Being a single mother is a brutal plot twist

Over the weekend I watched the movie American Woman.  The heroine (Deb) is a single woman in her early thirties who lives with her teenage daughter across the street from what’s left of her family in a working class town in Pennsylvania.  Deb has a job in some kind of big box store, smokes, drinks and has affairs with married men. She is a mess and her daughter, who’s just had a baby boy out of wedlock, seems to be following in her footsteps.

Deb is not a bad mother.  She’s just a pretty girl who got pregnant at sixteen and now grabs whatever fun she can regardless of consequences. Are there opportunities available to her that she’s not taking advantage of?  We really don’t know.  We only see her family becoming increasingly aggravated with her behavior.  Until … enter the cruel plot twist. 

The movie skips over a period of years to show Deb’s painful crawl toward a more socially acceptable lifestyle.  Finally, another cruel plot twist (this one expected) and she has enough self-confidence to leave town with her then teenage grandson.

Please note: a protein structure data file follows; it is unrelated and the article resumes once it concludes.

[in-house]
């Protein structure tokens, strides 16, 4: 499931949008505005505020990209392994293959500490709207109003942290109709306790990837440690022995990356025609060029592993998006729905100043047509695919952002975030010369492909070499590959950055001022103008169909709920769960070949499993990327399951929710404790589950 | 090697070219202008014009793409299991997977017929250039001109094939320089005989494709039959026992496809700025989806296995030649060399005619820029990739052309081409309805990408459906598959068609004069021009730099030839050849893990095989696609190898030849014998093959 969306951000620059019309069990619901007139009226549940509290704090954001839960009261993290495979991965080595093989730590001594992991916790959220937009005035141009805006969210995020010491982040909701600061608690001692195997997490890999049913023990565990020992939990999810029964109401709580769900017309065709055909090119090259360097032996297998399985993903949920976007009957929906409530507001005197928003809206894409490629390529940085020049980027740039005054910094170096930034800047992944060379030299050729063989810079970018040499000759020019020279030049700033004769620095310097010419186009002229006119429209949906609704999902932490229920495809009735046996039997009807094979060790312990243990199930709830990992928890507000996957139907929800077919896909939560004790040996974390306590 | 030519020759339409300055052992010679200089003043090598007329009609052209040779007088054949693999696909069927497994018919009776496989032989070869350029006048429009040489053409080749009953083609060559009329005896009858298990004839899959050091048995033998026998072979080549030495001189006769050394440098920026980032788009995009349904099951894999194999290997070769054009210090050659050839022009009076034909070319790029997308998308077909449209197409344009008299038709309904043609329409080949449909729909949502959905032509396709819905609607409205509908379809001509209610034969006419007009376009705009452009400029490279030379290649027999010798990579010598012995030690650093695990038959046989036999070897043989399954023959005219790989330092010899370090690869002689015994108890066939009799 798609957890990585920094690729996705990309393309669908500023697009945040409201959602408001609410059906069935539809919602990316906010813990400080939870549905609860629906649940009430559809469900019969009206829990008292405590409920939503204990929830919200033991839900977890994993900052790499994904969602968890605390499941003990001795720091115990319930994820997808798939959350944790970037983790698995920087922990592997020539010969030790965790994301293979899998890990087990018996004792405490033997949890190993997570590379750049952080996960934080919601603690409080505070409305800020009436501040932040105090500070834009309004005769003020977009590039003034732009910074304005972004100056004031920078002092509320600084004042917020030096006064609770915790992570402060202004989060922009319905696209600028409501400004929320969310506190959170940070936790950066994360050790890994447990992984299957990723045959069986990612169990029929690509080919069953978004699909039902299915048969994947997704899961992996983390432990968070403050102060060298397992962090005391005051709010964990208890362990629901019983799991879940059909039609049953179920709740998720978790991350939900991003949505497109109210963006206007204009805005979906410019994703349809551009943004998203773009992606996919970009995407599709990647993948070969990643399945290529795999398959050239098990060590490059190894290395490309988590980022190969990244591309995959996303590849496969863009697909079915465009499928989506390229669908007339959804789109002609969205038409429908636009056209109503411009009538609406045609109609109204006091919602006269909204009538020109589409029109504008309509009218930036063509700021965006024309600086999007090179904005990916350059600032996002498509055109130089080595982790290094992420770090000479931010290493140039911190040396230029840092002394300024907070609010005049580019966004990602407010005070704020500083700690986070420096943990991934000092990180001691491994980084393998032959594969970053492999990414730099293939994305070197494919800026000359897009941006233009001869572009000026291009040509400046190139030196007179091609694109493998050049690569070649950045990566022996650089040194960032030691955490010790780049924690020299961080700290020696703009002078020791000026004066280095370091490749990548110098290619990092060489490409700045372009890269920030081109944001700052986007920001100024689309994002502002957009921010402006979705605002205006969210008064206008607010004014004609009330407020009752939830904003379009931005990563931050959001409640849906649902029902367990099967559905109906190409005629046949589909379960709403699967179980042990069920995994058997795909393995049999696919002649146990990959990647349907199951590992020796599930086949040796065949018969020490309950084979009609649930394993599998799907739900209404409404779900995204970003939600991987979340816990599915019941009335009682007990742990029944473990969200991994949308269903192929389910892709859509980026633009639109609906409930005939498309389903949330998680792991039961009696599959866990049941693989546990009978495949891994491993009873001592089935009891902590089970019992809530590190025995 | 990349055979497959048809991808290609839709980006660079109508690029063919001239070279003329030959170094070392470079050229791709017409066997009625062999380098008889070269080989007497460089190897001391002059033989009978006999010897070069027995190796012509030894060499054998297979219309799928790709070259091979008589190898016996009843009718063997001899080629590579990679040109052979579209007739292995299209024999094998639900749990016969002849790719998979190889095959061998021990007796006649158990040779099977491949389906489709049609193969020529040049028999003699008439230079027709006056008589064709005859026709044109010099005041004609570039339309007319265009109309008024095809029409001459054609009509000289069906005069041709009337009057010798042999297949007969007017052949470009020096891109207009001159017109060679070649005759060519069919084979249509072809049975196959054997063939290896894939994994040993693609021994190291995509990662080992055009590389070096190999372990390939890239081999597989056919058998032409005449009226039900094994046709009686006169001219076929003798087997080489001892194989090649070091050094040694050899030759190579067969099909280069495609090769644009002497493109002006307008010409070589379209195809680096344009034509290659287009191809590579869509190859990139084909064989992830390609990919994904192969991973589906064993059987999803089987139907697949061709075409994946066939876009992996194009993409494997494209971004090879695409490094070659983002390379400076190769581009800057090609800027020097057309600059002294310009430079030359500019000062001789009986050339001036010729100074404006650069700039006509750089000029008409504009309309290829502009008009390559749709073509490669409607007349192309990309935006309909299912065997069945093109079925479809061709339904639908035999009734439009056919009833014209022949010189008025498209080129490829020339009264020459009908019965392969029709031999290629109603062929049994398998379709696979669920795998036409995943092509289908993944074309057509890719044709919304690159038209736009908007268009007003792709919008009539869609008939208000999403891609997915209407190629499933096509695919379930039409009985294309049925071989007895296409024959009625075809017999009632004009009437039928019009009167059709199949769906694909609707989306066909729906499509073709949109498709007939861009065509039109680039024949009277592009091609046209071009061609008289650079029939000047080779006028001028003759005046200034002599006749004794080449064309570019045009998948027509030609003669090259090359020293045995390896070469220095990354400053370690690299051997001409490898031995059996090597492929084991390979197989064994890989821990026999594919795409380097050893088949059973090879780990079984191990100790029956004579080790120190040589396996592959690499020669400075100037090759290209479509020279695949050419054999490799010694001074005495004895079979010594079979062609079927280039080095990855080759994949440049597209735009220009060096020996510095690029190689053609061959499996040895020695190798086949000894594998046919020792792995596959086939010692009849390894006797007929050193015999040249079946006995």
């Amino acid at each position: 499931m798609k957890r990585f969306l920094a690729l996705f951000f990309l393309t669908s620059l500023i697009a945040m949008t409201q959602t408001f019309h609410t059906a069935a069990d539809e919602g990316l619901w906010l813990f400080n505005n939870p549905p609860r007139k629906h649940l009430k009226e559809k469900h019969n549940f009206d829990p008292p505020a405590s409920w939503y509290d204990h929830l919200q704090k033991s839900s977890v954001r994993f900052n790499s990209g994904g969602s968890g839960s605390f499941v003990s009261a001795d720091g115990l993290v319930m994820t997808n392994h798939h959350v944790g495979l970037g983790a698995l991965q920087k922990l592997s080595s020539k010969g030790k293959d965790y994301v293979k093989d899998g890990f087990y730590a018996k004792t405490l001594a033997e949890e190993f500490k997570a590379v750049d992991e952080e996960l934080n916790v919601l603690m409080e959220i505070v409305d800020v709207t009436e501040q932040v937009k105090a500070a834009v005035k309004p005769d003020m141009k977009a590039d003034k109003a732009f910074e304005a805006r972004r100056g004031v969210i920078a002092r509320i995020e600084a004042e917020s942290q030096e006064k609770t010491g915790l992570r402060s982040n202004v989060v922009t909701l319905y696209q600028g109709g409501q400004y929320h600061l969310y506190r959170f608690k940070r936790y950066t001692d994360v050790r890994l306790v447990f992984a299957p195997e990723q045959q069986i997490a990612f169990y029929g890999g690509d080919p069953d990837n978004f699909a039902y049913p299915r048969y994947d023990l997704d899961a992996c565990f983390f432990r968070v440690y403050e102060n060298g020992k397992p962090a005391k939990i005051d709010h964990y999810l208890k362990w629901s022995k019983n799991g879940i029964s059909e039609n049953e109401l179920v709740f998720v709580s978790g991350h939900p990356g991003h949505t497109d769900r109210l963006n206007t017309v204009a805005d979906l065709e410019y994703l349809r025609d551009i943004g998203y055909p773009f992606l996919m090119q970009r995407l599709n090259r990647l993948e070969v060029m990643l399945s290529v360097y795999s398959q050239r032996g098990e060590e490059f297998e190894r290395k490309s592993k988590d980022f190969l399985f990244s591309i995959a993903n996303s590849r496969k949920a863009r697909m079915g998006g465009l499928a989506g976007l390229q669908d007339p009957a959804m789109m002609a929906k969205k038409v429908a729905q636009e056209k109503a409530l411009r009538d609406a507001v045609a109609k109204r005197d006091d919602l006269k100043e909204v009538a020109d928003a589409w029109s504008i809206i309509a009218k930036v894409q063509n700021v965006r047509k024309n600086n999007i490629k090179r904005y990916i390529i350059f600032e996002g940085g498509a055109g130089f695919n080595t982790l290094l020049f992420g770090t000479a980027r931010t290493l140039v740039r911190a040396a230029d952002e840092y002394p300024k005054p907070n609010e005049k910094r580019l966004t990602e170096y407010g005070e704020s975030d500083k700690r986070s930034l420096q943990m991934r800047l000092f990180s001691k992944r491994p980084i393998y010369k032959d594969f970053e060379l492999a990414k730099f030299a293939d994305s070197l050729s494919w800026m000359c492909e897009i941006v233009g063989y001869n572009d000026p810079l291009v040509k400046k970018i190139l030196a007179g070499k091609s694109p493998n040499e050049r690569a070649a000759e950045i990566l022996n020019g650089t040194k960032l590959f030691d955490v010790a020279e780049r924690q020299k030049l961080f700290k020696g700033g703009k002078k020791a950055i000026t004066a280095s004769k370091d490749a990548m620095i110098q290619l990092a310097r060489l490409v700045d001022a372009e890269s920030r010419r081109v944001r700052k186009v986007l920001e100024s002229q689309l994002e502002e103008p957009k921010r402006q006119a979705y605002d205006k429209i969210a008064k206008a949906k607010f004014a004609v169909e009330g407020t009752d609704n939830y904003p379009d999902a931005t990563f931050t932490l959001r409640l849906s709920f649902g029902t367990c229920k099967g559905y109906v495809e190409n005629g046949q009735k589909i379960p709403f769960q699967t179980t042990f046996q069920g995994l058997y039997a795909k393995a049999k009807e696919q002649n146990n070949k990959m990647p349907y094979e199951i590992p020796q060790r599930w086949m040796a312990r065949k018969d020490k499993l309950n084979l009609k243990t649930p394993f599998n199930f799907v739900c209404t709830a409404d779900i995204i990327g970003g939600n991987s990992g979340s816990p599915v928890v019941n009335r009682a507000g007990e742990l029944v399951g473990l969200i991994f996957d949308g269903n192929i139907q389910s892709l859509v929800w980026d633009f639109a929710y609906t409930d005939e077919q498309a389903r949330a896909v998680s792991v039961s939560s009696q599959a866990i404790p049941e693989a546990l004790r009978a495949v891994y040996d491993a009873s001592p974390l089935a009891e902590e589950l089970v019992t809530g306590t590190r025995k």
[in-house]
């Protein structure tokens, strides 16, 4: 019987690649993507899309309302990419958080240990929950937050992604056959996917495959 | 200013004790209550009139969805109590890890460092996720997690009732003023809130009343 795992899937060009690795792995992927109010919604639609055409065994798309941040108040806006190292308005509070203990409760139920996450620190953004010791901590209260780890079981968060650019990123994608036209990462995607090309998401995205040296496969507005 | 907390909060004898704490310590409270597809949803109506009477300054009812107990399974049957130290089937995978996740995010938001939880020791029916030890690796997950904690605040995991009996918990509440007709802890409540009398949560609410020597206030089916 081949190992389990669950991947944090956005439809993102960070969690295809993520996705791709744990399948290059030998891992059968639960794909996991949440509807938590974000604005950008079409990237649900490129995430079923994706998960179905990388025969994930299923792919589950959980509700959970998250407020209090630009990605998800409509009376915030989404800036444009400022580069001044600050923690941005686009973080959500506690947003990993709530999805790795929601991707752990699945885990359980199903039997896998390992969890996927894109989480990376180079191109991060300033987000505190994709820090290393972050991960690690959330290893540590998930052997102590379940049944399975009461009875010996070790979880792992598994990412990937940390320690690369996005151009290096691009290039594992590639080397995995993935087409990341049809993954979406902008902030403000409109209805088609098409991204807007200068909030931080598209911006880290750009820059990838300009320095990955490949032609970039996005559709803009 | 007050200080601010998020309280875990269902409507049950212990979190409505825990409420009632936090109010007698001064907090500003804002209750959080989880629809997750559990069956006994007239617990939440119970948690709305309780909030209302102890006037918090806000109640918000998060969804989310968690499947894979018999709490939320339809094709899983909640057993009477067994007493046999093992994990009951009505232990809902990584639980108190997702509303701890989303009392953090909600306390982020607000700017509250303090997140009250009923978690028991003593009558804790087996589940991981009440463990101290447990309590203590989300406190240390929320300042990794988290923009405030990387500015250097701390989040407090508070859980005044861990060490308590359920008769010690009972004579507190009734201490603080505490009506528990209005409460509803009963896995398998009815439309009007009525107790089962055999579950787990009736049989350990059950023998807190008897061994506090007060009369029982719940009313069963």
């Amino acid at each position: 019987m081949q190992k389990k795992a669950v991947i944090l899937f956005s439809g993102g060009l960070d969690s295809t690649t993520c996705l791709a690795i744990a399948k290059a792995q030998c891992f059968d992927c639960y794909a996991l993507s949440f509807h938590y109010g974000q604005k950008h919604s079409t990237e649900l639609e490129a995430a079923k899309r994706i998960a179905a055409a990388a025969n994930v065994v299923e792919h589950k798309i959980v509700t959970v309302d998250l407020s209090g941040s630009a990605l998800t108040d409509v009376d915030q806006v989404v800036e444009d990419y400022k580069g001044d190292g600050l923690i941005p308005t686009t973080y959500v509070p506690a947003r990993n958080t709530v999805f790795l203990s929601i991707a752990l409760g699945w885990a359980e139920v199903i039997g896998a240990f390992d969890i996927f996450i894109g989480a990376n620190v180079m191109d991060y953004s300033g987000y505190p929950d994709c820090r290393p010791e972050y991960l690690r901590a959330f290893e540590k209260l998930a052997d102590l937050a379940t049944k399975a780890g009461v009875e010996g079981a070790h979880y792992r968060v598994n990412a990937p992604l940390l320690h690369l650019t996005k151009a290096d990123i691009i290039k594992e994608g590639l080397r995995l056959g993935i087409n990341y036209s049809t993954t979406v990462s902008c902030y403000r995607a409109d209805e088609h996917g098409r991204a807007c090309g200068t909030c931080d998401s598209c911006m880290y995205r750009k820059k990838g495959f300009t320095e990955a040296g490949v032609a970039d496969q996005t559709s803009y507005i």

I grew up in a gambling town. Many of my friends had single, working class mothers. Those with good legs worked as cocktail waitresses (better tips), those who were good at math were dealers, and those with no particular skills worked as maids or waitresses.  The casinos were open twenty-four hours, seven days a week, and holidays which gave them more flexibility in their working hours.  Men were generally bad news and the smart women preferred to go it alone depending on neighbors, who also worked at the clubs, for childcare help.

Mapes Hotel/Casino where my mom worked.

I guess there is a plus side to living in a gambling town.  But don’t make me say it twice. 

Here’s what bothered me about American Woman.  Being a single mother at any age is a brutal plot twist but being a teenage single mother is especially brutal. You don’t need to throw in the loss of a child to make their transformation acceptable to your audiences. 

Here’s the point that should have been made and wasn’t: American women who find themselves in Deb’s situation (for whatever reason) get no help from the government and are often blamed for the situation they are in.  I didn’t become a single mother until I was in my late thirties and had a college education.  Unless you have strong family support, it’s a brutal plot twist.

 

Gads – sounds like a stumping speech for Elizabeth Warren, doesn’t it?  It isn’t.  I’m still undecided.  But she does have a point. 

26 thoughts on “Being a single mother is a brutal plot twist